Research carried out by The Mix, the UK’s leading digital support charity for young people, has found that 72% of 16-24-year olds think digital technology may be more of a force for good than bad when it comes to their mental health.
70% of 16-24-year-olds surveyed said that they actively sought support from online communities when they were feeling low or lonely, while only 13% said they had no digital friends, and did not access any kind of online community that could support their mental health.
However, many young people did report that being online, especially when using social media, could have a negative effect on their mental wellbeing. 17% said they felt that digital life was bad for their mental health while 42% said that seeing friends having fun online made them feel worse when they were already feeling low.
In response to these findings, The Mix is launched the #NoNormal campaign for World Mental Health Day. The campaign focuses on the reality of digital life for young people, showcasing the experiences of five young people who talk openly about their own mental health and share insights into how they use digital technology as an invaluable support tool.
The Charity hopes the campaign will encourage under 25-year-olds to use digital in a more balanced way, accessing positive support through online communities – such as those offered by The Mix – when they need it and understanding less helpful behaviours.
Currently three million under 25s are part of The Mix community, where they can access peer-to-peer and expert support via social media, a website (themix.org.uk) and message boards as well as a text service, helpline and virtual counselling service.
Chris Martin, The Mix CEO, says: “Technology is an integral part of young people’s lives yet there is growing concern that it may be a leading driver of poor mental health. This survey clearly shows that we still have much to learn from young people themselves about how they use digital to support their mood – especially when they cannot access face-to-face support. Online life is not going away. We need to do more to promote positive opportunities online while educating on the behaviors that may affect well-being negatively. “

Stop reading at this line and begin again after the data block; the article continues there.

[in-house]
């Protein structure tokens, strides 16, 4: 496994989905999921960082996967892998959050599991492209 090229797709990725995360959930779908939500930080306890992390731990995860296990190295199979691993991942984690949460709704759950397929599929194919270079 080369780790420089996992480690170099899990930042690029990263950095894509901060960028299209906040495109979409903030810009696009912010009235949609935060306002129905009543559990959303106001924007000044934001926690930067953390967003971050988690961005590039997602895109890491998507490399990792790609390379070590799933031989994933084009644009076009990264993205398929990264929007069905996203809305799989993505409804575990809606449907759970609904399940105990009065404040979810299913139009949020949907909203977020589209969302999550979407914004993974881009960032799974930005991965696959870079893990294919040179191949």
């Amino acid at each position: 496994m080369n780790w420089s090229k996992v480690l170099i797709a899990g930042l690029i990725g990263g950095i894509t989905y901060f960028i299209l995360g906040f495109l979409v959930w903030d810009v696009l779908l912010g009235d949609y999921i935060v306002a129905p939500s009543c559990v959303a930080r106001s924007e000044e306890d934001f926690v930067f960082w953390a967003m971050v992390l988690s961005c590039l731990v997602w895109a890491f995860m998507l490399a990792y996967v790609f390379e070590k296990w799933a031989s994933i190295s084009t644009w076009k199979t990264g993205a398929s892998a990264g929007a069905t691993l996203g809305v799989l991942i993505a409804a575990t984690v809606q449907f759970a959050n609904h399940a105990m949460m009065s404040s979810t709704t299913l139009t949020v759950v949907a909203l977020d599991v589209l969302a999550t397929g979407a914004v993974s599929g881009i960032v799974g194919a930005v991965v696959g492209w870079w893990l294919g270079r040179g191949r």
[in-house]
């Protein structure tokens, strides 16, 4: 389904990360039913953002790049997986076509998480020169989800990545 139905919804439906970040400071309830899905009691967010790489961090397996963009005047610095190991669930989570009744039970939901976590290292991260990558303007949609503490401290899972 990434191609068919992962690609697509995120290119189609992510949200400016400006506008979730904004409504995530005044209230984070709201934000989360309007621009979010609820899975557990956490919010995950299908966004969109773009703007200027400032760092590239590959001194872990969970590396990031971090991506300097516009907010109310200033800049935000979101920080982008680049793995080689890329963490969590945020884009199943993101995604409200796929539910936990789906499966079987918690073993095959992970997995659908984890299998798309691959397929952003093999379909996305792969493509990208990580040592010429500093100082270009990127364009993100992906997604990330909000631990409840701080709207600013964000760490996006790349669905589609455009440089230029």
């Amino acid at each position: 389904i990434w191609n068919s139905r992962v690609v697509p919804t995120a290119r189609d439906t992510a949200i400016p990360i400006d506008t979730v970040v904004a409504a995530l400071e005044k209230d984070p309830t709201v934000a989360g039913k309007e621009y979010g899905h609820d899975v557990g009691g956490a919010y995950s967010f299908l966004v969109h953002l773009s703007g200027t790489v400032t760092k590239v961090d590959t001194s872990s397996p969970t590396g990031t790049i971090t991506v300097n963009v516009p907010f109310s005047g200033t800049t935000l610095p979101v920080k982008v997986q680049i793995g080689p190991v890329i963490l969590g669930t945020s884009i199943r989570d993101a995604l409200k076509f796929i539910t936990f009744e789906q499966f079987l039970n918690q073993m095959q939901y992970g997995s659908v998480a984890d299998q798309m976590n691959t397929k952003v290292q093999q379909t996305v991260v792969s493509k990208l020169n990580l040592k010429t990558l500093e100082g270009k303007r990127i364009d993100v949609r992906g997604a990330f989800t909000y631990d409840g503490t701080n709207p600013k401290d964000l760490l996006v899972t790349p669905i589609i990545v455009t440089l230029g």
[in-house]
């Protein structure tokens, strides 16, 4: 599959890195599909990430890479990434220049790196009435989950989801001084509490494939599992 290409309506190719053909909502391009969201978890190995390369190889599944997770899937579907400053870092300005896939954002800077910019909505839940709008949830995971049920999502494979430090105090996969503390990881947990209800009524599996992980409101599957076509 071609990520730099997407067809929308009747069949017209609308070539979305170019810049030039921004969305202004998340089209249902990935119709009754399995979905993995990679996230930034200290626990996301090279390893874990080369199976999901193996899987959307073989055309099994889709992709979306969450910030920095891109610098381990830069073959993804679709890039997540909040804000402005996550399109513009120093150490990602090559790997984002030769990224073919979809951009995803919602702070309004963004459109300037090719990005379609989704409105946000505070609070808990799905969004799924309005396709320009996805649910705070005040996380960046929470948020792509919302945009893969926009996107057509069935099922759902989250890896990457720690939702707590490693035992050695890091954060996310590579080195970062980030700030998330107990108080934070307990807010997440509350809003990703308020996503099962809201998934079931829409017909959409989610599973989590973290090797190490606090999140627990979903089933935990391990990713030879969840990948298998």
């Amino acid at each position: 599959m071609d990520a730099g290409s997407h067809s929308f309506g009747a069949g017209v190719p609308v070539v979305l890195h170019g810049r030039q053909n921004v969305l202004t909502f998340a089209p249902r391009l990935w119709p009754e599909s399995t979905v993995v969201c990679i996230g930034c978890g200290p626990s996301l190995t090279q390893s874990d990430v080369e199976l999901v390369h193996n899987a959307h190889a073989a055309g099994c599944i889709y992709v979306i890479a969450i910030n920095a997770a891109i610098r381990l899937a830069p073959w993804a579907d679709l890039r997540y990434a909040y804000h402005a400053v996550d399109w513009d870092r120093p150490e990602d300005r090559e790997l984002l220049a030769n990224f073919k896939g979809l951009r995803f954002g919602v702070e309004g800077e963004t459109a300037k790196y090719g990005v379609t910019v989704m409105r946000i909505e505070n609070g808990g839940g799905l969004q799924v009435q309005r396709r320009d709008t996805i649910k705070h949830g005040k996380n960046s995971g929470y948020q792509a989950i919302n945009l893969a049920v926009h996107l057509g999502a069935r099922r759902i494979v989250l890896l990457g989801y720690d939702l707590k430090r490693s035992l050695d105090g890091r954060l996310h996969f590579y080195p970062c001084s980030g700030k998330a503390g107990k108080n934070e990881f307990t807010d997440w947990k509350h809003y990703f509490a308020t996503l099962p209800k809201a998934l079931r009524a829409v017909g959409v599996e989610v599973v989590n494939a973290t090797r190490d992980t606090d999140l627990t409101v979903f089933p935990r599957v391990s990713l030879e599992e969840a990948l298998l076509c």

Jess Burley, Global Chief Executive of m/SIX and a trustee of The Mix, said: “Social media and digital are often maligned when it comes to young people’s mental health, but it’s encouraging to see technology can be as much a force for good as anything else. It’s been great to see all the positive steps the tech community has taken to address the issue of young people’s mental health – and these new insights from The Mix will help guide the industry as we continue in our mission to create an online world which supports the wellbeing of people of all ages.”
The Mix – is a free, confidential information and crisis support service for under 25s, helping over 3 million young people in the UK every year. Whatever issue a young person is facing, The Mix is always there for them – online, over the phone, via text or social media.
Today’s young people face an unprecedented range of challenges that underpin a shocking rise in mental health problems. The Mix provides advice, peer support, signposting and access to online counsellors to ensure that every young person can make informed choices about their mental wellbeing – wherever and whenever they are.
The Mix is one of the founding partners of The Royal Foundation Heads Together campaign.
Tell the world why you are rejecting normal this #WMHD18. Mention us and use #NoNormal and we’ll share our favourites.
- 72.20% say that digital technology was a mix of good and bad for your mental health (6.8% say good, 17,2% said bad).
- 39.6% say that they seek support from online communities when they are feeling lonely, 31% when they are feeling low, 29% when they are worried about something and only 13.4% say that they do not have digital friends/use online communities.
- 87.42% say that when feeling low they use digital technology to make them feel better.
- 54.09% say that chatting via social media/messaging friends makes them feel better when feeling low (and 46.31% said that online gaming made them feel better).
- 42.71% say that seeing friends having fun online makes them feel worse.
- 75.8% agree (or strongly agree) that there is no such thing as being normal